I routed the wiring for the heaters down the bars with a couple zip ties and found there was already a hole drilled to install the switch near the keyswitch.
Here you can see the switch for the heaters installed between the keyswitch and the choke control. Its not wired up all the way yet, I wired from the heaters to the switch but I still need to figure out where my ground is coming from and where I'm going to pick up power. Theres a wire tapped out of the voltage regulator already which I suspect will provide ground and ground shouldn't be too hard to come up with. Before I do anything else though I need to get a fuse to install between the switch and the power lead. There aren't really any fuses on this sled at all as it has such a simple electrical system and I don't want a shorted heater to burn my sled down...

Thursday, January 17, 2013


Got to spend some time in the garage the other night, one of the problems with the '79 Polaris Cobra is the lack of brakes. The brake caliper on this system has 2 pads, one the caliper pushes against another which stays still in the caliper. Polaris has long used hydraulic brakes and in this case the driven pad is hydraulically actuated and on my sled that pad was stuck.

I found that using a big screwdriver I could pry the pad back away from the disc but when I applied the brake and the pad moved back in it would be stuck against the disc again. I pried and applied and pried and applied and while it seemed like it was getting a little better I wasn't gaining much.

Realistically I knew I needed to pull the caliper and properly clean everything. Unfortunately on this sled the brake caliper is attached to the chaincase inboard of the driven clutch. The driven clutch has to come off for this to happen and the chaincase has to come apart for that. I got as far as opening the chain case and pulling the chain and top sprocket before I gave up. Fortunately with the top sprocket removed the driven clutch can turn since you're not trying to push the track which helped with freeing the pad.

Finally in desperation I carefully squirted a little PB Blaster around the edge of the pad, now when I worked it back and forth I could feel it getting looser and eventually I could apply the brake and it would release easily. With that accomplished I sprayed some brake cleaner on the pad and disc so the PB Blaster wouldn't grease the brakes and everything seems good.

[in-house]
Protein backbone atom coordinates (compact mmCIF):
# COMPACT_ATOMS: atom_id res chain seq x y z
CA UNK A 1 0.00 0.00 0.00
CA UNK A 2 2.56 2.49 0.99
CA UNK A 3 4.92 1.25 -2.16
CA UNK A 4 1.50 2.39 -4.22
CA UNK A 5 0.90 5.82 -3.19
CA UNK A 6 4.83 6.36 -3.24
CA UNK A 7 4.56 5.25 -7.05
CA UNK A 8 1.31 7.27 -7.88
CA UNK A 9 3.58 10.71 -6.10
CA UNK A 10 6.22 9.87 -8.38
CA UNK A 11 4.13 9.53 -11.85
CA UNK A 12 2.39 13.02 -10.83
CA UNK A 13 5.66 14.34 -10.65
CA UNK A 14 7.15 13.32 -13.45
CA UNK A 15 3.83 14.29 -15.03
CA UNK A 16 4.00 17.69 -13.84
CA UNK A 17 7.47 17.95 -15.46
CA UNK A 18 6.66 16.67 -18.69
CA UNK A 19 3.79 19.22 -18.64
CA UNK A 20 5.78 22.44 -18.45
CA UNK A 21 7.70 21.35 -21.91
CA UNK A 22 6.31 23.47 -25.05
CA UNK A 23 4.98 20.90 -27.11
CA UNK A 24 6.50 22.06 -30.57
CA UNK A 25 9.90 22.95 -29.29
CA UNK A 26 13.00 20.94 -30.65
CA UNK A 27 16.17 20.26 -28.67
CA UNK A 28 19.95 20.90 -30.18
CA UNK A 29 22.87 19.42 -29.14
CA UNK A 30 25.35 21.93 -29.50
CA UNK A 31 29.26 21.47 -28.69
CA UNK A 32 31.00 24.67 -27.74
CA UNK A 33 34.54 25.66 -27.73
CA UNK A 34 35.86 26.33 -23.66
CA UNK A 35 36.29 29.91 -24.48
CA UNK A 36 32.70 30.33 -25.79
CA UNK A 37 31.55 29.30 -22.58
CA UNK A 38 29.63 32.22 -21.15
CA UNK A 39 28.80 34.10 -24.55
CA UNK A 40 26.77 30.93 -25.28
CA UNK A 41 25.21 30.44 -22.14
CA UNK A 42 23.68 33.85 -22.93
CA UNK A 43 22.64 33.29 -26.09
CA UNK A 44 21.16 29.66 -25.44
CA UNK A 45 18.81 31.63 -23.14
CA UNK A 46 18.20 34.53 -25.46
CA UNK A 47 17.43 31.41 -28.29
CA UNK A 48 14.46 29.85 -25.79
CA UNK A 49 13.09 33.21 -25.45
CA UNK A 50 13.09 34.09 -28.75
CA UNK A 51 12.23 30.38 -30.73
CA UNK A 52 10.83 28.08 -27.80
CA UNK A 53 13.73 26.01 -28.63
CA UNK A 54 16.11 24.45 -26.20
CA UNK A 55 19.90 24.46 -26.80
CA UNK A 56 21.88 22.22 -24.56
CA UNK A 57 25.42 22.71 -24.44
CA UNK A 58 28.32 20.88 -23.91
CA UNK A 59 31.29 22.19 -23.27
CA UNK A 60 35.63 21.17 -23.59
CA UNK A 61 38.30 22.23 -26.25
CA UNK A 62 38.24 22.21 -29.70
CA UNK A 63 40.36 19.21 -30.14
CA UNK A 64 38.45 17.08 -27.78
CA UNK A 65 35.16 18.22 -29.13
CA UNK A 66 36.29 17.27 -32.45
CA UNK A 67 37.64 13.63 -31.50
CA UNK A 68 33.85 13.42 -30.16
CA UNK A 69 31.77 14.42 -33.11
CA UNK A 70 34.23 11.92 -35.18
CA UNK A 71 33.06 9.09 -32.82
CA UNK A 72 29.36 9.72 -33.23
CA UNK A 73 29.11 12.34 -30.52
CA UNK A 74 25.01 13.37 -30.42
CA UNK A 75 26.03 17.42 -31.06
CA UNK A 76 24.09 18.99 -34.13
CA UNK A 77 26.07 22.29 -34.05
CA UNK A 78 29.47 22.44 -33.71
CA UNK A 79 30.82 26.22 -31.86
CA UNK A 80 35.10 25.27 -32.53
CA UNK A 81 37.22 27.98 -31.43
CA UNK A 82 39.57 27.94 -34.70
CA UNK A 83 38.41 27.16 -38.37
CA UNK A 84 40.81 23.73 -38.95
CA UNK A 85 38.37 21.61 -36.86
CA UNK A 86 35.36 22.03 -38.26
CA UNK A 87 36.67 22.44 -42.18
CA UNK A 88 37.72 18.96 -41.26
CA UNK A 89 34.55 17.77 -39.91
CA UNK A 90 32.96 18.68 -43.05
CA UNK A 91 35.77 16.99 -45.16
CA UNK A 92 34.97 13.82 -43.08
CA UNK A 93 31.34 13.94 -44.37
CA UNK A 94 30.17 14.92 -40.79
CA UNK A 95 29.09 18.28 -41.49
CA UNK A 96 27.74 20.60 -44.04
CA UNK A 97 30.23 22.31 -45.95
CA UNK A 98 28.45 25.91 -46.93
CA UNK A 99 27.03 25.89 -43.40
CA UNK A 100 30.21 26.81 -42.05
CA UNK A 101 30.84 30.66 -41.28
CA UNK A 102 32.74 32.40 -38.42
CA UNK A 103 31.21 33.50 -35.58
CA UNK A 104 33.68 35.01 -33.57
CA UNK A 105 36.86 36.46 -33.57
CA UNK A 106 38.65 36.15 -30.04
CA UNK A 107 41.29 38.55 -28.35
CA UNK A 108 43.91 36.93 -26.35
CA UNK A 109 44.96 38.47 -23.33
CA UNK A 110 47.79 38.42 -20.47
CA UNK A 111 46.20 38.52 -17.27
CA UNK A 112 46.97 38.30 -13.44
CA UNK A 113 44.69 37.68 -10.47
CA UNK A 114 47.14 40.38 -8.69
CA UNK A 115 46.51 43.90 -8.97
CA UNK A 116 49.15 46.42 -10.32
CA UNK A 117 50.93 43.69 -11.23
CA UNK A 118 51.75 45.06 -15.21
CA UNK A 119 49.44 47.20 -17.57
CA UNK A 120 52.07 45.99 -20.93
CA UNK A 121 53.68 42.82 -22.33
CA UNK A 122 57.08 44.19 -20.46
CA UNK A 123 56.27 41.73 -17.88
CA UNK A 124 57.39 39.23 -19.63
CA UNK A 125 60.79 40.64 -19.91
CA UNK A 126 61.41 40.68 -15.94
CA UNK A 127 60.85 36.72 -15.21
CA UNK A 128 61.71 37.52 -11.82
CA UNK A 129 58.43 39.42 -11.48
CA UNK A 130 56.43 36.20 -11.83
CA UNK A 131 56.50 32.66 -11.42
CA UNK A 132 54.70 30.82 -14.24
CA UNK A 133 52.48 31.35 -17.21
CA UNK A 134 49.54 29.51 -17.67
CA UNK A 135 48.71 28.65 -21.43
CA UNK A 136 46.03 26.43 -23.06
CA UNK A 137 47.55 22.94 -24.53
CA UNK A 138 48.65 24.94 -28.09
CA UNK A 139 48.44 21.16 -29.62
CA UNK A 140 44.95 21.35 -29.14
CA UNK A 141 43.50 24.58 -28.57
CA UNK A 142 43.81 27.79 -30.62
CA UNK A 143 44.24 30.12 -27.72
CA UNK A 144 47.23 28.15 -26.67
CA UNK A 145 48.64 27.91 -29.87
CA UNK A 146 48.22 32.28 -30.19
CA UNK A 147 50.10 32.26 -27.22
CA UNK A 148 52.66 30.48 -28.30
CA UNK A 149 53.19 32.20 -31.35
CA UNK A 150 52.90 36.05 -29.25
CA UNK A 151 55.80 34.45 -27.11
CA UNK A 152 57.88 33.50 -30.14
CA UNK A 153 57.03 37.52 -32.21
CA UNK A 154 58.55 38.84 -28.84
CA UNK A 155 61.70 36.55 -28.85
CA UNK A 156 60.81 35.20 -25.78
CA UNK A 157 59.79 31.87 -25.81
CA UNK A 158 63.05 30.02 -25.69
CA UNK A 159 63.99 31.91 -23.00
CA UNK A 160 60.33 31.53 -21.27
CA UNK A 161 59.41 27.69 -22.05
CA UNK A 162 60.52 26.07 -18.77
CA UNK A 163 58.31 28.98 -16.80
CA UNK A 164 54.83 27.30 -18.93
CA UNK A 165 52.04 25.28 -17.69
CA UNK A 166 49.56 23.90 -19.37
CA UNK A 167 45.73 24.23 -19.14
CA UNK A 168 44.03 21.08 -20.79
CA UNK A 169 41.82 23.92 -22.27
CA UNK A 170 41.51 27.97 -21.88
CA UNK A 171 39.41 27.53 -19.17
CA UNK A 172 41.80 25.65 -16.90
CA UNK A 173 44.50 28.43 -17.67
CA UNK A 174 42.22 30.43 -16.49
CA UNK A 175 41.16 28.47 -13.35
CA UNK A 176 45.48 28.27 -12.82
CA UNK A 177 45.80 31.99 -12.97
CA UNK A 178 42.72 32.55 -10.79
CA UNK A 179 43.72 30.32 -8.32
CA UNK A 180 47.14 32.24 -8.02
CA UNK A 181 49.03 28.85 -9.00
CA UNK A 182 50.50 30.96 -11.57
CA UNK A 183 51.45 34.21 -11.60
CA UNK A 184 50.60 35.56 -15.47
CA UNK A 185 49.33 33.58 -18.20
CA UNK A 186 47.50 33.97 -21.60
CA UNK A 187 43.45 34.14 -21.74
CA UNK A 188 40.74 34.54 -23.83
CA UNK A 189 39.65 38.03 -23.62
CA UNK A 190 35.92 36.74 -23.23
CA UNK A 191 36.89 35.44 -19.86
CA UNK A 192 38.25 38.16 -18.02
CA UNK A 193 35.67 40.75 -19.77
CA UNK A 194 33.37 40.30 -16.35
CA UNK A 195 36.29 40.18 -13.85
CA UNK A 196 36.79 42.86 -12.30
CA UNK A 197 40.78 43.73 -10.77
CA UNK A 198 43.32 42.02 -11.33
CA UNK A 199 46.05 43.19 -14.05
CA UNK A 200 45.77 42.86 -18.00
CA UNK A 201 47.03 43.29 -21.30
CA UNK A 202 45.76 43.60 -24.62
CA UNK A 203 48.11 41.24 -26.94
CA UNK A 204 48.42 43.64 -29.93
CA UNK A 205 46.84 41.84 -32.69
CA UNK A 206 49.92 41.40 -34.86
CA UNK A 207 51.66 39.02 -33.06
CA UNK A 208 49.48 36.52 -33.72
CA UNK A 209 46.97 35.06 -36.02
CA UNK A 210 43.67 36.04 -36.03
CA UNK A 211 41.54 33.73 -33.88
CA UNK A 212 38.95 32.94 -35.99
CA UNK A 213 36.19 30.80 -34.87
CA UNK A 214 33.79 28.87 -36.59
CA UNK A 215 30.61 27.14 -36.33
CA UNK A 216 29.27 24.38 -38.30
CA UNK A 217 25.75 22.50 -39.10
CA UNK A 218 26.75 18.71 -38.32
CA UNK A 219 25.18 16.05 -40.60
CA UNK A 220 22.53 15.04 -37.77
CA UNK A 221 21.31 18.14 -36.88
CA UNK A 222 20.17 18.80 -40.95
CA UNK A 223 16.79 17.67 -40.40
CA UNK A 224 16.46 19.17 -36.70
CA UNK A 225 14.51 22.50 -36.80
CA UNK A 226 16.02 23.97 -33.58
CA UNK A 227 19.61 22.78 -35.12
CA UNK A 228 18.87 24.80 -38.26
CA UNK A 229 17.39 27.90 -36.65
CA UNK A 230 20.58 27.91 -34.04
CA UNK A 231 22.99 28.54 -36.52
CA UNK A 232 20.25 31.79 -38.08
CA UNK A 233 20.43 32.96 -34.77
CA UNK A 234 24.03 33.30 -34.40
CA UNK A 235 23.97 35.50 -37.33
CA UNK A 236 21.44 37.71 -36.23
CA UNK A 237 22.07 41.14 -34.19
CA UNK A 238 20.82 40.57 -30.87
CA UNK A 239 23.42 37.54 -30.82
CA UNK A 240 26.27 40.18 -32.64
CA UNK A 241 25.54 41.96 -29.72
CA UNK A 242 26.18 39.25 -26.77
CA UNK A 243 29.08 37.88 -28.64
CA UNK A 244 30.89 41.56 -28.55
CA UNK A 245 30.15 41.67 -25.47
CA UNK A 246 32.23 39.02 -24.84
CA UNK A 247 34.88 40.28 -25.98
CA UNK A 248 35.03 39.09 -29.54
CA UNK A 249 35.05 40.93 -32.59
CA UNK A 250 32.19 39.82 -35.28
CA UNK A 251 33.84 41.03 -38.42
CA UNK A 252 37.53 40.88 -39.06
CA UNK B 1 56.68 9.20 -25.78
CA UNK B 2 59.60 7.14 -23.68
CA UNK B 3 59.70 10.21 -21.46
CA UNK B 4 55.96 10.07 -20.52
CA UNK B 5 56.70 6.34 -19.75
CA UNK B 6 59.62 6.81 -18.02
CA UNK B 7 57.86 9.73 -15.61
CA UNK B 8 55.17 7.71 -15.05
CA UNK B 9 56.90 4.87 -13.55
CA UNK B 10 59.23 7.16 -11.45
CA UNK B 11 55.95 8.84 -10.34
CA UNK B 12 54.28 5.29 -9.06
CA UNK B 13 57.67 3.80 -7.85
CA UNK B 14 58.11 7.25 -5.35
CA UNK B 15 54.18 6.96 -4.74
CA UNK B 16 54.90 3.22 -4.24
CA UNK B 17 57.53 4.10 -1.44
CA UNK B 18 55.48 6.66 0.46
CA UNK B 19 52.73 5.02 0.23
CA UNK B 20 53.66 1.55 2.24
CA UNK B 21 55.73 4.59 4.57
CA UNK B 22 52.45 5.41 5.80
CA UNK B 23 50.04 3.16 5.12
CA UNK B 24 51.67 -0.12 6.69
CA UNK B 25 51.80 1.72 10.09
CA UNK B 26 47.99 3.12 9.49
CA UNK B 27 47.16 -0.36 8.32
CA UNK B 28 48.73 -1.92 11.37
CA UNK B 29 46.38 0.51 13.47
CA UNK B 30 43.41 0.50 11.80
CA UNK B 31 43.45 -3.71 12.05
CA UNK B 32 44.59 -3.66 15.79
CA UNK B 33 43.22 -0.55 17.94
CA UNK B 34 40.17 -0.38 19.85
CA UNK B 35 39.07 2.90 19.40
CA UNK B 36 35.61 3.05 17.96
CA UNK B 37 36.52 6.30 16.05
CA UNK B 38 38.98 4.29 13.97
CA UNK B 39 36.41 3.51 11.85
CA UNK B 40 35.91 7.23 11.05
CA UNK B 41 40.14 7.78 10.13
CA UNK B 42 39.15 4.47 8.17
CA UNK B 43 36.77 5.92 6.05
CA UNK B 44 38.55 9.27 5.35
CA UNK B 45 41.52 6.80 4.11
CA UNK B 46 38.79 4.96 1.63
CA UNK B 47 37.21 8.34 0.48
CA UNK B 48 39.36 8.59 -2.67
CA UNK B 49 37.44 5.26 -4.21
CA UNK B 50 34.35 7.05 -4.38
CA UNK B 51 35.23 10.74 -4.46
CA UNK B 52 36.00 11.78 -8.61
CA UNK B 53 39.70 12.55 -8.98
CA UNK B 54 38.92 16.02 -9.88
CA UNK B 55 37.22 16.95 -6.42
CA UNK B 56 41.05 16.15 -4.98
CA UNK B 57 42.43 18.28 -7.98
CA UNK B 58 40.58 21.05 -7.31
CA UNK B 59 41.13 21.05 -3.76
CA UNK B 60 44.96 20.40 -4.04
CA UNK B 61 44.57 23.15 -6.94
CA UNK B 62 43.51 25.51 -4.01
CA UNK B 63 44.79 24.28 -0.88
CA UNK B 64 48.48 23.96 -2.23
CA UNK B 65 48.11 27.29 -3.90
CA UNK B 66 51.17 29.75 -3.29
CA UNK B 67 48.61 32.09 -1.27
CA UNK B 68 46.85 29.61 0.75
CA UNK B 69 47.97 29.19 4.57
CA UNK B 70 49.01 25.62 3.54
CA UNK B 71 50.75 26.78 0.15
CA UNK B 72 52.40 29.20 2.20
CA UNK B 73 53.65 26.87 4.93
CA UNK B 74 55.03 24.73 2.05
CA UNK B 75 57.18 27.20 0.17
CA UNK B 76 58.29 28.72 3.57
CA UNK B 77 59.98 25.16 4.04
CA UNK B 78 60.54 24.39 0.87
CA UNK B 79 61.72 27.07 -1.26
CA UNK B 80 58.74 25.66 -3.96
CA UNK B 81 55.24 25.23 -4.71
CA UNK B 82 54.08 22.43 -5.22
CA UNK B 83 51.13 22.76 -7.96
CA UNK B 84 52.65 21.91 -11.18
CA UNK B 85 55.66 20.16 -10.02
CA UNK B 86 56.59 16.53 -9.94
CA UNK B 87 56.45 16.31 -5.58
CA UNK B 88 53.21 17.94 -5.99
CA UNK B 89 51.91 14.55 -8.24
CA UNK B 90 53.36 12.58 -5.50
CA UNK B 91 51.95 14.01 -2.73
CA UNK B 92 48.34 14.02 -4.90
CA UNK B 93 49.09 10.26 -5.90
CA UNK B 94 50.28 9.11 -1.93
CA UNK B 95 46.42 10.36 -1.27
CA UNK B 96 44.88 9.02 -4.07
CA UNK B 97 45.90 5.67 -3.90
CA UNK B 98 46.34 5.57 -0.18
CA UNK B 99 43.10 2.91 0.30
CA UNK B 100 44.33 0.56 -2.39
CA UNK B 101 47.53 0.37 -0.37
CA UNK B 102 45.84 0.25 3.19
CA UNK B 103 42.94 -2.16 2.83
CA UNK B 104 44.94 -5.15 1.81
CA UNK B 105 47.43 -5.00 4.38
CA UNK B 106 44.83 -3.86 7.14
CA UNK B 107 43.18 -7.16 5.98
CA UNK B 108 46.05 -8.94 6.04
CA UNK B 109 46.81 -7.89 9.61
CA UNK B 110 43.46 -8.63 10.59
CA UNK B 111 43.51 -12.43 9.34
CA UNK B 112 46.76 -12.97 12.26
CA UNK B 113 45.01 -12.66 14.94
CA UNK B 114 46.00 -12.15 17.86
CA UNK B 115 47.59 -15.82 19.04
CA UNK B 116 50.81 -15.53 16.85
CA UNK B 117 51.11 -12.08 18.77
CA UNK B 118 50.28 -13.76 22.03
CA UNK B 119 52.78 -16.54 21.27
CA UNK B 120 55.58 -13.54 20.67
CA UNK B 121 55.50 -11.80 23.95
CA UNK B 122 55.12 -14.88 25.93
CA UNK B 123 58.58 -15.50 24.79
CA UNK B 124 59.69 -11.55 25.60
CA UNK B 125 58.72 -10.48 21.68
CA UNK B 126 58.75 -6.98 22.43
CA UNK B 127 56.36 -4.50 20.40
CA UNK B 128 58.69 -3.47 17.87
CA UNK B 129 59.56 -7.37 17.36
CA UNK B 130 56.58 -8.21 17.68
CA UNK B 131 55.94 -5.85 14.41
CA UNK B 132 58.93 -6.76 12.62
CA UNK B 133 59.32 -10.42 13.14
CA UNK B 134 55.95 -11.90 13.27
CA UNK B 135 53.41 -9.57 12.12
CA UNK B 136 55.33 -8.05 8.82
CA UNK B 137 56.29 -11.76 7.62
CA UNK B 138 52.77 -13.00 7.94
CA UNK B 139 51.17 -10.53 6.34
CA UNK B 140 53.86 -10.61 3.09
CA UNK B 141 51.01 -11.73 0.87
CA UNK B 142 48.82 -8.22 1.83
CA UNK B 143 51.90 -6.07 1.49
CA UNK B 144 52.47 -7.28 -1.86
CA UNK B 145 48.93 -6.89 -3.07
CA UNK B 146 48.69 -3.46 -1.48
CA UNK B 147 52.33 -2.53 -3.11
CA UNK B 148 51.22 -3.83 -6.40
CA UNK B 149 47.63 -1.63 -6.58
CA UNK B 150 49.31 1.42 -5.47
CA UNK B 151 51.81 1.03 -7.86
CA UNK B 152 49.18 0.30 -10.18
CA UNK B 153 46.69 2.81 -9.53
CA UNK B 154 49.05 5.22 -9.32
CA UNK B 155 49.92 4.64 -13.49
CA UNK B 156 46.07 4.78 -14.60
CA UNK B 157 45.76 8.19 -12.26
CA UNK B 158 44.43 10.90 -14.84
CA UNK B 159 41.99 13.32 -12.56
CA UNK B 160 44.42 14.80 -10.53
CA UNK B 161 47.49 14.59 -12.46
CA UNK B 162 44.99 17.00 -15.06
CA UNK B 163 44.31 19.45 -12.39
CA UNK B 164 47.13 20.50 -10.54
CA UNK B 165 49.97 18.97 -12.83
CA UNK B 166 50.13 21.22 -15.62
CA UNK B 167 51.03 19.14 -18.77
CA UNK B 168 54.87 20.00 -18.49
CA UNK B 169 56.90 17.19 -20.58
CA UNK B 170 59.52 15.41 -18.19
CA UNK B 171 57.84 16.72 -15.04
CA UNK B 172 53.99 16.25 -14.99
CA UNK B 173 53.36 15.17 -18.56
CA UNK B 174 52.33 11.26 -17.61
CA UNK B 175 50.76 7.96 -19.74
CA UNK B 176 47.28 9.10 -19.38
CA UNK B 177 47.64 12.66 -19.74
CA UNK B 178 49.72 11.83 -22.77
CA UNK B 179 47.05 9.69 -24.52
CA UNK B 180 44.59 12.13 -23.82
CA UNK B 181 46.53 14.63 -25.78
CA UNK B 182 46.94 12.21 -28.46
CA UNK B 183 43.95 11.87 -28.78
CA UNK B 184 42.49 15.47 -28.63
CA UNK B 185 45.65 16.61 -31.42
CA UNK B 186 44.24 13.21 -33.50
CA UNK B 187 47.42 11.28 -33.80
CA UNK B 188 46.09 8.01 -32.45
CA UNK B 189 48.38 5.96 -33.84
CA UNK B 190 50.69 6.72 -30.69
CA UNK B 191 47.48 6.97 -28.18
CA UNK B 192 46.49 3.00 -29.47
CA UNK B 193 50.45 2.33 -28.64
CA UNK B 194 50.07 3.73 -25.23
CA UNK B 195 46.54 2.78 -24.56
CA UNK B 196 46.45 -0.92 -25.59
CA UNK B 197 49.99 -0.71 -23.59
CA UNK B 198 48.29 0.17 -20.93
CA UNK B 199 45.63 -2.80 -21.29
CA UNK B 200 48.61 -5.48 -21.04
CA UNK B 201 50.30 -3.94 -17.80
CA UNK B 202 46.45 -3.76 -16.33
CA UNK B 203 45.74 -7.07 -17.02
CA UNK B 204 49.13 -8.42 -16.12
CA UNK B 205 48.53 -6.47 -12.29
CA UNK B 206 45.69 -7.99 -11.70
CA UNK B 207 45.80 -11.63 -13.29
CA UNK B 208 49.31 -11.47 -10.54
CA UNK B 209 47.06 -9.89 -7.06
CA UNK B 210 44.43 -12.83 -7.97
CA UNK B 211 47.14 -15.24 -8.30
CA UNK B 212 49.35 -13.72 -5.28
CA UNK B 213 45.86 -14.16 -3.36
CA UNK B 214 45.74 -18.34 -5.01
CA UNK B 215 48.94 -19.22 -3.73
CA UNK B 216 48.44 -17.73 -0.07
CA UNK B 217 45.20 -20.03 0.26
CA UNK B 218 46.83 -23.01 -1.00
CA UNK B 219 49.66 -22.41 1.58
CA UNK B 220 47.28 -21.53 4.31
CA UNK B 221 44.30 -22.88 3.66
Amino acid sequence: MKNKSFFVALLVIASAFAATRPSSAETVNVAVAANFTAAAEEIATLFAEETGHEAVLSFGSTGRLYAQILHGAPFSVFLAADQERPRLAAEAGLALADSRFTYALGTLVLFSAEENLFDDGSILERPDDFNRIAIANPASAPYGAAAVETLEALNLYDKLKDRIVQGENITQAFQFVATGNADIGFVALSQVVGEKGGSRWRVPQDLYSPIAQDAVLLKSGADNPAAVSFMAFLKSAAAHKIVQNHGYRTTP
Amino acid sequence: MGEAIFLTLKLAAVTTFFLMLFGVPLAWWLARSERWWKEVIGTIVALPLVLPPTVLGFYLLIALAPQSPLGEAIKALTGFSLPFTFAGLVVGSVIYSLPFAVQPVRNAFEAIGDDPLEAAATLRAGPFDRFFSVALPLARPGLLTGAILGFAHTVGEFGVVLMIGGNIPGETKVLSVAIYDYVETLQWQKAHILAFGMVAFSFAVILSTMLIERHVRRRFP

Its a good feeling to make progress.

Saturday, January 12, 2013

Back from the dead

This blog isn't the only thing back from the dead, today I managed to revive the '79 Polaris Cobra!

Apparently my points cleaning was good enough, this afternoon I got some fresh gas, put the exhaust back in place, drained a gallon of varnish out of the tank, primed the carbs with a squirt bottle and it fired right up. Strangely I noticed I wasn't getting any gas from the tank, a little troubleshooting later and I found:

What you're seeing in my hand is the bung that goes in the tank. To the left there should be a piece of fuel line with a brass filter and check valve. The lack of fuel line means gas could only come out of the tank when it was full.. I took a run down to the sled shop to pick up some new fuel line and the check valve. With that installed and a little more prime the sled fired up and ran nice. I ran around the yard a couple times but its very warm and our snow is like oatmeal, very slippy and hard to ride on, fortunately the long track on this sled helps with that.
After my short ride I pulled in front of the garage and gave the sled a bath, it looks a lot better with the worst of the grunge off. It needs spraying down but my hose is unusable until spring. In the spring I'll wash it again and polish/wax.

Still on the to do list:
Free up the brake
Inspect the suspension - there doesn't seem to be any suspension travel at all right now. Considering how rusty the ski shocks are I suspect the skid shock is dead.
Recover the seat - I ordered a replacement seat cover on eBay
Replace the grips - Amazon is providing Polly Grips which are the same heated grips I had on my Centurion.

All in all not a bad day. If the sled still starts tomorrow I'll consider it a major win.

Bought another!

Well friends its been several years now since the Dead Sled Wrencher has bought a new machine but here we go again, once more into the breech!

My 37th birthday is coming up and I'd decided I was due a present, I'd found a '73 Pantera online but luck was not with me and it was sold before I could get to it. Then fate took me to the New Hampshire Snowmobile Museum classifieds just minutes after the posting of a '79 Polaris Cobra 340. I contacted the seller and we made the deal.